In a follow up question-and-answer period, Skelding asked Delgado about a particular area of potential service.

The matching requirements were strict for grant programs like the Delaware River Restoration Fund and the Delaware Watershed Conservation Fund, said Skelding, usually one to one. (The nearly $11.5 million in grants provided by those two funds in their most recent round of funding was matched by over $13.5 million from the grantee organizations, for a total of around $25 million in environmental funding.) Could the caucus put that issue on its agenda?

He would love to figure out how to be an advocate in that area, said Delgado.

State representatives from the Upper Delaware region have also drawn attention to the issue of matching requirements.

Speaking at the Upper Delaware Council’s River Valley award ceremony on Sunday, September 12, Sen. Mike Martucci highlighted New York State’s Environmental Protection Fund as a potential mechanism for organizations to meet matching requirement. The fund provides state funding for capital projects that protect the environment, funding which can be used to meet matching requirements for federal grants.

The fund can also provide such funding on a consistent basis for the protection of specific regions, through the insertion of line items in the state budget, said Martucci. Martucci, Assemblywoman Aileen Gunther and the New York League of Conservation Voters (NYLCV) are working to secure $1 million in funding through that process and dedicate to the Upper Delaware River.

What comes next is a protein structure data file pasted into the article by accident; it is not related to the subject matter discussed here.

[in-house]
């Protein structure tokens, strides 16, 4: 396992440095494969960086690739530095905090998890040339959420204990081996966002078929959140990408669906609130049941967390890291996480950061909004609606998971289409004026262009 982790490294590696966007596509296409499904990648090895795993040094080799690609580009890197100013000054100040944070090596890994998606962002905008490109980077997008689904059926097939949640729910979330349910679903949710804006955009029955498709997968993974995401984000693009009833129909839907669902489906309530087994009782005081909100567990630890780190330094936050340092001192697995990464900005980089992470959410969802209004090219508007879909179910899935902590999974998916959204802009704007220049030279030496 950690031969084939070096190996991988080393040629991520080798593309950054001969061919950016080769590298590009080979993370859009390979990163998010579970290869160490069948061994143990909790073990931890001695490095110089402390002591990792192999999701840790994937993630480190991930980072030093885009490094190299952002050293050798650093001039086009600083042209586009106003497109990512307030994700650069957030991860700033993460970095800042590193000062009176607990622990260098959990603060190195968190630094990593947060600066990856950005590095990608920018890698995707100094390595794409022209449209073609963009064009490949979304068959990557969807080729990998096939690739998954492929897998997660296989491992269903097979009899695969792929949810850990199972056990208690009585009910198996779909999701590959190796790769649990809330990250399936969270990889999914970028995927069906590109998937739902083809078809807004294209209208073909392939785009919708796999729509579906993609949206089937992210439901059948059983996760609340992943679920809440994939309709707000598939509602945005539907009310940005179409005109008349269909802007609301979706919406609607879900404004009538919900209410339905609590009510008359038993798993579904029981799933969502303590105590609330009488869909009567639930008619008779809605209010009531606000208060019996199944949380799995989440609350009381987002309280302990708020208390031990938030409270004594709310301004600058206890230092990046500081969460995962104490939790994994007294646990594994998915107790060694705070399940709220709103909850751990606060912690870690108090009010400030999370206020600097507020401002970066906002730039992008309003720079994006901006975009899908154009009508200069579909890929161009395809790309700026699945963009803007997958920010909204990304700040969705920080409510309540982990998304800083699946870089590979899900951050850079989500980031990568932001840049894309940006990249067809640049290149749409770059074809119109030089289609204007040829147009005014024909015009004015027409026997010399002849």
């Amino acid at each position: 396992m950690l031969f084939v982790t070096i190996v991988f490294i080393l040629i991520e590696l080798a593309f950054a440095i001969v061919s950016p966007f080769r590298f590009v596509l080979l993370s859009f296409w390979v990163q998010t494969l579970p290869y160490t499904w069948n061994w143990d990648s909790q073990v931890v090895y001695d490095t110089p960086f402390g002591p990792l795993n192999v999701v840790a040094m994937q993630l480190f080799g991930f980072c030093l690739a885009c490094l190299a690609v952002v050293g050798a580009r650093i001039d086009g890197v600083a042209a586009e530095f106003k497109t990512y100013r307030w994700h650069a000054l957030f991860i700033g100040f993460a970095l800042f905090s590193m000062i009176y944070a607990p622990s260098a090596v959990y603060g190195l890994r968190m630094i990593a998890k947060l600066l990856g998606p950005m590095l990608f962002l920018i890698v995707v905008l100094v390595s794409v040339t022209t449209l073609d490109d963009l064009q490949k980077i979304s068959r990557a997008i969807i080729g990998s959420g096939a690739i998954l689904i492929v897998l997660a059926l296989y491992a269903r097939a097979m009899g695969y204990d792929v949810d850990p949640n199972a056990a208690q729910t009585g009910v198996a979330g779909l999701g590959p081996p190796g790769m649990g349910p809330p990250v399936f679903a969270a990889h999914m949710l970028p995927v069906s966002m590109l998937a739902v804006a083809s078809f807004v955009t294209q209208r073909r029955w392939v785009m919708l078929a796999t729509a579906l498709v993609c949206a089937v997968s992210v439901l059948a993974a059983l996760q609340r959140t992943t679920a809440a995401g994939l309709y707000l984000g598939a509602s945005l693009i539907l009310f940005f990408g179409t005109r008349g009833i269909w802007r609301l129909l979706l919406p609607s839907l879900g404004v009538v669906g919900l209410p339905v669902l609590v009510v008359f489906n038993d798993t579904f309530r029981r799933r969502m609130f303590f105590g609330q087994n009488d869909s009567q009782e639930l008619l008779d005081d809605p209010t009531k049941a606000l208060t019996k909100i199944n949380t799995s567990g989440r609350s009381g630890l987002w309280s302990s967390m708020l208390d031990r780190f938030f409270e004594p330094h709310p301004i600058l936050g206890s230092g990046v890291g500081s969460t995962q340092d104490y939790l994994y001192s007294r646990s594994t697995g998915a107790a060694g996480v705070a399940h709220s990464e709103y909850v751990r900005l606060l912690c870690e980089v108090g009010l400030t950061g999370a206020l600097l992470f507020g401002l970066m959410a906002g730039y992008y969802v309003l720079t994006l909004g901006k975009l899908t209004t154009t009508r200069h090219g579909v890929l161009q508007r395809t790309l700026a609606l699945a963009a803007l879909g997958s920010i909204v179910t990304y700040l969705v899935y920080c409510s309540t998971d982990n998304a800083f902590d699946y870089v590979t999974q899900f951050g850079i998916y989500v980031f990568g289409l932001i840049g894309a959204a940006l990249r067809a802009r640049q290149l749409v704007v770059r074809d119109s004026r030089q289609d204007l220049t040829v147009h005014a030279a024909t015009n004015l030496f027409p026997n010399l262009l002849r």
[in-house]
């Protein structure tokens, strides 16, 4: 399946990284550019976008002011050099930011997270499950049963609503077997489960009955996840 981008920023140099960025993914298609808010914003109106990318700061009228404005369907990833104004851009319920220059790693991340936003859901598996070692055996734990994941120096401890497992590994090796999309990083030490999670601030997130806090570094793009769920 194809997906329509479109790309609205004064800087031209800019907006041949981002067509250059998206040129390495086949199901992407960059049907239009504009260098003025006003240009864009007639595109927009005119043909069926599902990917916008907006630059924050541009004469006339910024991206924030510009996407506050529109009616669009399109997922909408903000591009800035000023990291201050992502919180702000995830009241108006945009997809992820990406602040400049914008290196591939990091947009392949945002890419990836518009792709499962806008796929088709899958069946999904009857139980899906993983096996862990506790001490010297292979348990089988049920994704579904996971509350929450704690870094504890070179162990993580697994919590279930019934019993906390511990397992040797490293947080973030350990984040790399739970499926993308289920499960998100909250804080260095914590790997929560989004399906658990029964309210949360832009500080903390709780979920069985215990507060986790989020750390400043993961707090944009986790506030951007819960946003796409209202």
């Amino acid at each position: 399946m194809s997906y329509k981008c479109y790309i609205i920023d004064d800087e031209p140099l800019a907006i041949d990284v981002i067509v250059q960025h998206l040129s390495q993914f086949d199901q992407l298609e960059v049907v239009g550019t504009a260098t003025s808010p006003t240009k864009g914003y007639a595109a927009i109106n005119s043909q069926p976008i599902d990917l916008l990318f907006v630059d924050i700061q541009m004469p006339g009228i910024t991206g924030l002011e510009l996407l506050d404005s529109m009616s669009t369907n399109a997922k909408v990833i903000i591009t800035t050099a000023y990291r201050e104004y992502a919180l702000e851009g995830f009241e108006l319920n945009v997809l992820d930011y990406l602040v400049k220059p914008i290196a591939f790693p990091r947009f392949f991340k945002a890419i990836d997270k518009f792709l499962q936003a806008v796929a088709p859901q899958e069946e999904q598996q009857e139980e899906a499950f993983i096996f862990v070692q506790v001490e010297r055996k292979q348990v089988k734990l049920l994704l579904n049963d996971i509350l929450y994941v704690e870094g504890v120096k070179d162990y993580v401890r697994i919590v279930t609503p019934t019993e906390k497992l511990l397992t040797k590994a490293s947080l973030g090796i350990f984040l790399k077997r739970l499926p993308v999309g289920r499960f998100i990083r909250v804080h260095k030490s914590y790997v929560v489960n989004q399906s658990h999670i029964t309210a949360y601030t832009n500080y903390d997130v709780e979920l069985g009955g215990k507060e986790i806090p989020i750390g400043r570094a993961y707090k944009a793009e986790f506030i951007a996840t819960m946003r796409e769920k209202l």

In other conservation news, NYLCV recently released its 2021 State Environmental Scorecard, rating New York state representatives based on their support for a number of environmental initiatives. “This year’s scorecard examined 15 bills in the Senate that addressed issues of environmental justice, public health, clean water, clean energy, and transportation emissions,” read a NYLCV press release announcing the scorecard.

Martucci received a score of 69 percent, while Gunther received a score of 87 percent. Both supported legislation providing community solar to disadvantaged communities; protecting families and firefighters from toxic, flame-retardant chemicals and aligning New York State with the global 30x30 initiative, setting a goal of conserving 30 percent of the state’s land by 2030. Martucci voted for a wetlands protection act that Gunther voted against, while Gunther voted for an act prohibiting homeowners’ associations from restricting residents’ ability to install solar generating systems on their homes, an act that Martucci voted against.

NYLCV also highlighted how “New York served as a role model for other states to follow with its pro-environment budget,” which included a re-authorized $3 billion Environmental Bond Act, a fully-funded Environmental Protection Fund, and $500 million for clean water.

Comments

No comments on this item Please log in to comment by clicking here